There are a lot of costs associated with selling a house from conveyancing and surveys to stamp duty and moving costs. However, there is one fee that we Brits often resent… the one an estate agent charges to sell our house.
British estate agents are often given a bad rap. This is mostly due to practices that were common in the past like stretching the truth to secure sales and pressurising customers to buy their mortgages and life cover products. These practices, although less common nowadays, have made estate agents one of the least trusted professions (after politicians, advertising executives and journalists). It also doesn’t help that the profession isn’t properly regulated meaning pretty much anyone can set up an estate agency and start selling houses.
Estate agency fees have also been a bone of contention. In the UK, agency commission figures currently range between 0.9 per cent to 3.5 per cent for sole and joint agency fees; some estate agents also charge for photos and printed brochures on top of their commission. However, while estate agents need no qualifications to sell houses, their commissions often far exceed the amount a solicitor, who has studied for around six years for a law degree, will charge for conveyancing. For example, an estate agent sells a house for £231,000, which is the price of an average house in the UK; the estate agent charges the current average UK commission fee of 1.8 per cent* (including VAT) earning a total of £4,158 from the transaction whereas a solicitor will earn between £500 to £1000+VAT for a sale of the same value.
This fee, therefore, sounds like an excessive amount of money to charge, especially in times such as now when there is more demand for houses than houses for sale meaning properties generally sell more quickly and easily with very little marketing time, effort and costs required.
However, if you compare estate agency fees in the United Kingdom to those charged around the world you will discover that the fees our estate agents charge are quite modest by comparison.
Global Commissions Revealed
New research by property recruitment specialists, Rayner Personnel, has revealed that despite the stick UK estate agents receive for their high commission fees, they are actually quite reasonable compared to other nations.
To conduct their research, Rayner Personnel looked at the average agent commission fee across 28 global nations, factoring in VAT and other similar taxes where applicable, and found that the UK was actually home to one of the lowest fees of 1.8 per cent*.
According to the research, only China (1.75%), India (1.7%), Singapore (1.5%), the Netherlands (1.5%), Honk Kong (0.75%) and South Korea (0.55%) had lower estate agency fees than the UK.
By contrast, the highest estate agency fee was found in South Africa, where agents charge a whopping 7.5 per cent average commission on a sale! The United States of America (6%), Australia (5.7%) and Mexico (5.2%) were also home to particularly high estate agent fees.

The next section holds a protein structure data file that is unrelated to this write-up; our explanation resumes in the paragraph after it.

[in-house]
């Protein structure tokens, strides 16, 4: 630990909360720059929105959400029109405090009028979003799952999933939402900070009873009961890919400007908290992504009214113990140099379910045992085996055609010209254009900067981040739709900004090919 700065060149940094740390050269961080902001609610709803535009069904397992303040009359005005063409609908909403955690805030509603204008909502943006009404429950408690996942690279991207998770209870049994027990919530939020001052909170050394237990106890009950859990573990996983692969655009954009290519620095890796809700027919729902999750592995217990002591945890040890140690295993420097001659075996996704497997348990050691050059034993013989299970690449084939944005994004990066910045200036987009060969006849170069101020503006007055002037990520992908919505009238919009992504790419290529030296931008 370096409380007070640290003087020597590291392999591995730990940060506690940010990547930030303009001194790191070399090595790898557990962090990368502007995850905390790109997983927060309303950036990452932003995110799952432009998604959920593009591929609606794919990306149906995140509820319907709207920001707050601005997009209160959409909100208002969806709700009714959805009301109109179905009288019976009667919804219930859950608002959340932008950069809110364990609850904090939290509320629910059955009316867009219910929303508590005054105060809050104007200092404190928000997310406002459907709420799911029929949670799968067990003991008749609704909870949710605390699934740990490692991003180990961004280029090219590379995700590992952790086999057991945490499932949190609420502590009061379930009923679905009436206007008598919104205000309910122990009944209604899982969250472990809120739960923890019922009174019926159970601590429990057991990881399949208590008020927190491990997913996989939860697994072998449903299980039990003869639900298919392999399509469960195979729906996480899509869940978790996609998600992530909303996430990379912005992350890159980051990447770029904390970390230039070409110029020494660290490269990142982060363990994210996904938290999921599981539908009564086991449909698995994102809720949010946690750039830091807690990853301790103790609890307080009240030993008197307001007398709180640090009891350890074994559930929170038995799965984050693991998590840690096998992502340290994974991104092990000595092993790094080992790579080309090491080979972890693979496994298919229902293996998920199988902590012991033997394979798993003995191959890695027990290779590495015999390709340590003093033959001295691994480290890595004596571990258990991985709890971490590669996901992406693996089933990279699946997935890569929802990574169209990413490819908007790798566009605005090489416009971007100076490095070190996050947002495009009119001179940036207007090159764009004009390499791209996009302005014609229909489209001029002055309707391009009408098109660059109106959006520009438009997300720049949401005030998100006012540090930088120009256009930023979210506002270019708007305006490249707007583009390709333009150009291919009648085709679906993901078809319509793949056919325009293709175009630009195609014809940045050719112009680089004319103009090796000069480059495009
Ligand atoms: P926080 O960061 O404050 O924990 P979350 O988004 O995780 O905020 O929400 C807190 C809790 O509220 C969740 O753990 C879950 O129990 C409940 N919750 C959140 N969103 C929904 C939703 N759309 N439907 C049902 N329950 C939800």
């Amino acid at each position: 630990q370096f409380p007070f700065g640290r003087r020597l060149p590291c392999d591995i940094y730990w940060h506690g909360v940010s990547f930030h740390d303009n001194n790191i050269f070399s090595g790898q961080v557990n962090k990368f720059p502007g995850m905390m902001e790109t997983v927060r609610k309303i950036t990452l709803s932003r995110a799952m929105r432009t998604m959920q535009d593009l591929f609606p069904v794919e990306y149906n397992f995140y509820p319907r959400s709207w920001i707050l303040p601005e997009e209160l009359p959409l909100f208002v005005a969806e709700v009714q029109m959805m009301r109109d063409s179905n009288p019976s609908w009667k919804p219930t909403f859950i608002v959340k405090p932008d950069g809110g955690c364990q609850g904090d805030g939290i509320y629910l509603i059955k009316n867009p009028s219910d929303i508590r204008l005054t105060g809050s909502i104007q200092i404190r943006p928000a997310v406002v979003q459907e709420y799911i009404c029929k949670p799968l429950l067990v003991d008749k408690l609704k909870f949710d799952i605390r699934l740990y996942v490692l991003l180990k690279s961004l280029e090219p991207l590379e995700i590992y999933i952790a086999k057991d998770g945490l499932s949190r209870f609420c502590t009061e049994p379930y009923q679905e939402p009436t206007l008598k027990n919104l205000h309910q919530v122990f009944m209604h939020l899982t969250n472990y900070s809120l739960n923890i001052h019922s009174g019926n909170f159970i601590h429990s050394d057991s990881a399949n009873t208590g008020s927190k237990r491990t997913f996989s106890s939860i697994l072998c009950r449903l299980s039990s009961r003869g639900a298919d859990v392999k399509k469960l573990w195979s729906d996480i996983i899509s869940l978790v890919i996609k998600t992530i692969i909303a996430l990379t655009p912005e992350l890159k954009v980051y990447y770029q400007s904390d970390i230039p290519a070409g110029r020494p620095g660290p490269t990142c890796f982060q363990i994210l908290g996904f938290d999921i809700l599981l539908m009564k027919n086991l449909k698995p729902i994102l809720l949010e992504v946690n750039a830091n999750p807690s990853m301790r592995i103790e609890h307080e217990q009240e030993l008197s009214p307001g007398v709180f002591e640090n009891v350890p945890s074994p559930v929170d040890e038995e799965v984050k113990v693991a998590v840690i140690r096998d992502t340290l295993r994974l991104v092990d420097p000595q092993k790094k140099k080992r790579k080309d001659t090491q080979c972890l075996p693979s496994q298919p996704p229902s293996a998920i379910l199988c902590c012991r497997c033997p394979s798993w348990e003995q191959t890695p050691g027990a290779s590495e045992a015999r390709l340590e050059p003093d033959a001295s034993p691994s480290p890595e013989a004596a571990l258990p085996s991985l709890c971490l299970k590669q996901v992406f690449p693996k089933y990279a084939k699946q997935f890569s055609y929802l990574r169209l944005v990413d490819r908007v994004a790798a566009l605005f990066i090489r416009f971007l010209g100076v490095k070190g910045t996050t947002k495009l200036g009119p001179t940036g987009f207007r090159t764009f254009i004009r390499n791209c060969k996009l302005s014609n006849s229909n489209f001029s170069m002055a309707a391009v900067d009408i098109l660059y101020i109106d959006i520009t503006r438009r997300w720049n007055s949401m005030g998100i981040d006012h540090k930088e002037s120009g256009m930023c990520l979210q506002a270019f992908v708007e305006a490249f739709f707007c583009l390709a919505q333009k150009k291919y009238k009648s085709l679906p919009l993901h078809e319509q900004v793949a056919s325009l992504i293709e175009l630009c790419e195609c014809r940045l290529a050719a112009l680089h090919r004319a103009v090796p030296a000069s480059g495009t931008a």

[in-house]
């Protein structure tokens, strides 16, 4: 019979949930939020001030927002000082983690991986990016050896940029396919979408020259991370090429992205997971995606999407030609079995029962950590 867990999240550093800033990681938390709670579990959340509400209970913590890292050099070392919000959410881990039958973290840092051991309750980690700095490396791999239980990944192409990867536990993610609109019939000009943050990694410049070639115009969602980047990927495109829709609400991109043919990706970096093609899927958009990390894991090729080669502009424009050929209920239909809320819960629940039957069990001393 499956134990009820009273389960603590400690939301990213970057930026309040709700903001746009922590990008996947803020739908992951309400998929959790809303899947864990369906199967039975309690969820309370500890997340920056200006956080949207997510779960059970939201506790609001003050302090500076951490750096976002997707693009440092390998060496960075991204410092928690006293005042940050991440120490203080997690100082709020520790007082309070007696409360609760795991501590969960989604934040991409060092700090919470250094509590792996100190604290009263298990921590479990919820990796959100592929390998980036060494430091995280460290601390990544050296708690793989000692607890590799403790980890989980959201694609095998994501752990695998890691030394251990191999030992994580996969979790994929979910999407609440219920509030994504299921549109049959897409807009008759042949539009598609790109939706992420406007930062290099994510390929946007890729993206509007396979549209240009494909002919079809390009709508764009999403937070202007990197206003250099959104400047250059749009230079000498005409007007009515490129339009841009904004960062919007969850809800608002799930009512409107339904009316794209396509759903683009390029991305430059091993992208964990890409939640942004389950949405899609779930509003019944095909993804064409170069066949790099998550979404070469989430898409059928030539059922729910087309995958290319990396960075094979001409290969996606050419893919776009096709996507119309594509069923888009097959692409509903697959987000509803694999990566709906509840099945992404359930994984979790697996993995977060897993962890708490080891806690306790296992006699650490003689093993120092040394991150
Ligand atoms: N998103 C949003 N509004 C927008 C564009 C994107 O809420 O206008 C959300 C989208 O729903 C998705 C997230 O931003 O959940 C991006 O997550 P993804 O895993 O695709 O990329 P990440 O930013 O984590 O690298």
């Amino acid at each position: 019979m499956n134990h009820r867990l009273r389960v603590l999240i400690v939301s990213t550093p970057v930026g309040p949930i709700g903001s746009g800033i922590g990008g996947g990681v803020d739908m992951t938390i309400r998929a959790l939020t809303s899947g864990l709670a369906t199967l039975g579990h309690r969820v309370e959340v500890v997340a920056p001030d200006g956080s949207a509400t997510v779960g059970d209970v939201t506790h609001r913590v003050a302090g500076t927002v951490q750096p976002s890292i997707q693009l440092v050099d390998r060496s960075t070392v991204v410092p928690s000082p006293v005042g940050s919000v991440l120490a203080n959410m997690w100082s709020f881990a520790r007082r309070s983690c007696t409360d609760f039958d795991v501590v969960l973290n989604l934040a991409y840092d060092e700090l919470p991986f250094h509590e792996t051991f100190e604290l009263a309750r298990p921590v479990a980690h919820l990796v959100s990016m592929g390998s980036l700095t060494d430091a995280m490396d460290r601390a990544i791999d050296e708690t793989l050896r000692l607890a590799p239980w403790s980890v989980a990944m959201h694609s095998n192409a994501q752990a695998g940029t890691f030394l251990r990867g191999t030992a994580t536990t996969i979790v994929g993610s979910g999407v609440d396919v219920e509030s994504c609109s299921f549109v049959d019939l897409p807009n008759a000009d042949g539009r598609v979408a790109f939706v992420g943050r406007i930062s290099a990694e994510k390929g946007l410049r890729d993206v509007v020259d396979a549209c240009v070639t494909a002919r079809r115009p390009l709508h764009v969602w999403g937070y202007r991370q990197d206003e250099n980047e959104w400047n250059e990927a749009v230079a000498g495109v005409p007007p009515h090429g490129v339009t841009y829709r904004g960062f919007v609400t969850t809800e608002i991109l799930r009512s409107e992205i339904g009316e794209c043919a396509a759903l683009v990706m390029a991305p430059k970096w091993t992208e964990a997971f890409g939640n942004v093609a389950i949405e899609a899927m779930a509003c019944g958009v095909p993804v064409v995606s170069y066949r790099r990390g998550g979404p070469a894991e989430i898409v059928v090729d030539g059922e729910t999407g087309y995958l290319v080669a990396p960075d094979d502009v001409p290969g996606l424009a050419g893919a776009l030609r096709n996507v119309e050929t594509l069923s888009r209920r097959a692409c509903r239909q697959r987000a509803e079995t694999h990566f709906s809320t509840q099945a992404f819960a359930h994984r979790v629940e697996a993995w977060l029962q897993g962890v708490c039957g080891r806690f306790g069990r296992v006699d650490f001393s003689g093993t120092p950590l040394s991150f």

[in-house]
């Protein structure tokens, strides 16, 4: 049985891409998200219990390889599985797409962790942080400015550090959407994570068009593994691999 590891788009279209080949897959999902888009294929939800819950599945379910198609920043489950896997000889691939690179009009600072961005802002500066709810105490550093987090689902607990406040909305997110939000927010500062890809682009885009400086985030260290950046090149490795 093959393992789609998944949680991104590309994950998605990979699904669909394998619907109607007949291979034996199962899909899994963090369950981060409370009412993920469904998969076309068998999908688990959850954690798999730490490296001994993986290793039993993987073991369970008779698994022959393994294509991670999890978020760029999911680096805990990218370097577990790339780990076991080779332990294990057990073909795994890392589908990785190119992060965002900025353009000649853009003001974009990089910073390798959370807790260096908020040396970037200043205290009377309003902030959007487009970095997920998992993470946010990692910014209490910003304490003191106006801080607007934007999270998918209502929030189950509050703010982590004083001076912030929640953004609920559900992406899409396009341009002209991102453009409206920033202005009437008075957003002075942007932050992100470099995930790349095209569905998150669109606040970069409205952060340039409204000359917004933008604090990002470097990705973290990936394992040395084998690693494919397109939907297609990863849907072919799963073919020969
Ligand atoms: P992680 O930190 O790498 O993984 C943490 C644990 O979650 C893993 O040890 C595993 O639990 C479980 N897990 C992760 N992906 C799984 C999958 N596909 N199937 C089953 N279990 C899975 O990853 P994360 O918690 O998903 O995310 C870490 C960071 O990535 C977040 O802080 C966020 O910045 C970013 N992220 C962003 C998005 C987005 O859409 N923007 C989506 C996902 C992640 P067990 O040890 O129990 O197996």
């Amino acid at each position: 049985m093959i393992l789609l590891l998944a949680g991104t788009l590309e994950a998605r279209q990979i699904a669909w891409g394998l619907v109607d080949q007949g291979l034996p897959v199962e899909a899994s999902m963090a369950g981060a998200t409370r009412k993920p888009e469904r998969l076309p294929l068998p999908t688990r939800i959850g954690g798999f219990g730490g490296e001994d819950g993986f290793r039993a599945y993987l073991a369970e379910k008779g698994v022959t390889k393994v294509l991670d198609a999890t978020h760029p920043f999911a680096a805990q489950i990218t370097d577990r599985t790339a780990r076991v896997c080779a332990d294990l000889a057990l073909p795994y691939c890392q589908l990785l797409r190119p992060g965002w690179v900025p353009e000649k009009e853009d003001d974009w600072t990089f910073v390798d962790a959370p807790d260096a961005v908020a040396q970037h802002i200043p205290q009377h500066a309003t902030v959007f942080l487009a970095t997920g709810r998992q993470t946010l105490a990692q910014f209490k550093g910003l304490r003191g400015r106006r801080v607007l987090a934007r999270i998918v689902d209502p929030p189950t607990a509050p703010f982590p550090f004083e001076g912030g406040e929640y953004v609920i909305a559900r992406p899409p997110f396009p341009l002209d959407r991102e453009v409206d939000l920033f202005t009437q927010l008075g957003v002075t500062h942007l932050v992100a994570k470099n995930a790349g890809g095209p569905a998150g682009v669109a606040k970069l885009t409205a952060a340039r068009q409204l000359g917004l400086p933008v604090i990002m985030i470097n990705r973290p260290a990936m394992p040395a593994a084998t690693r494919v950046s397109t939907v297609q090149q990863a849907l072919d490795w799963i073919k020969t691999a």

Sources: Global Property Guide – Average estate agency fee adjusted to include VAT or similar if applicable and Numbeo – Commission as a percentage fee of property price
The UK Ranks 14th for Commission Earned
Of course, while UK estate agency fees might be some of the lowest around, the high price of UK property means the actual money earned pushes UK estate agents further up the comparison table.
Rayner applied each nation’s fee to the average cost of a 50 square metre city centre apartment to see how this would re-jig the ranking order.
Based on an apartment costing £219,542, the average UK commission would result in a monetary fee of £3,952, bumping the UK from the 22nd most expensive when ranked by commission percentage, to the 14th most expensive in terms of earnings.
While estate agents in the likes of Indonesia, Mexico and Brazil earn a much higher percentage fee, the lower property prices in each nation sees them fall below the UK in terms of actual money earned.
The lowest fee of all is in Nigeria, where the average city centre apartment costs just £32,811 and the average agent will earn just £656 selling one.
However, UK estate agency commissions are eclipsed by the earnings per property sale in Argentina, China, Italy, Germany, the USA, New Zealand, Canada, Honk Kong, Japan, Singapore, Israel, France and Australia, where agents earn between £4,000 and c.£13,000 a sale. Thank goodness we don’t have to pay those kinds of fees here in the UK!
So are UK commission fees fair and reasonable? As we well know, the UK property market has its ups and downs. We have just gone through four years of very challenging market conditions, where working in property sales has been tough. The estate agency fees are ultimately how the agents earn their living in both good times, such as now and in leaner times when businesses have suffered and jobs have been lost. So it’s not a low-risk profession by any means.
Founder and CEO of Rayner Personnel, Josh Rayner, commented: “There’s a pretty unfair perception in the UK that estate agents get paid a lot for very little, but when you compare the average commission fee to other nations around the world, it’s clear this simply isn’t the case.
“That’s not to say estate agency can’t provide a fulfilling and lucrative career path for those that opt to work in the sector and those that put in the effort will be rewarded with great earning potential,” the recruiter added.
Of course, to avoid the estate agency fees all together you could try to market the property yourself. We’d love to hear it that has worked for you. Alternatively, you could use an online or hybrid estate agency that generally charges a lower, one-off fixed fee to market your property; this will generally be cheaper than hiring a more traditional high street estate agent.
After reading the research do you think estate agency fees are too high in the UK?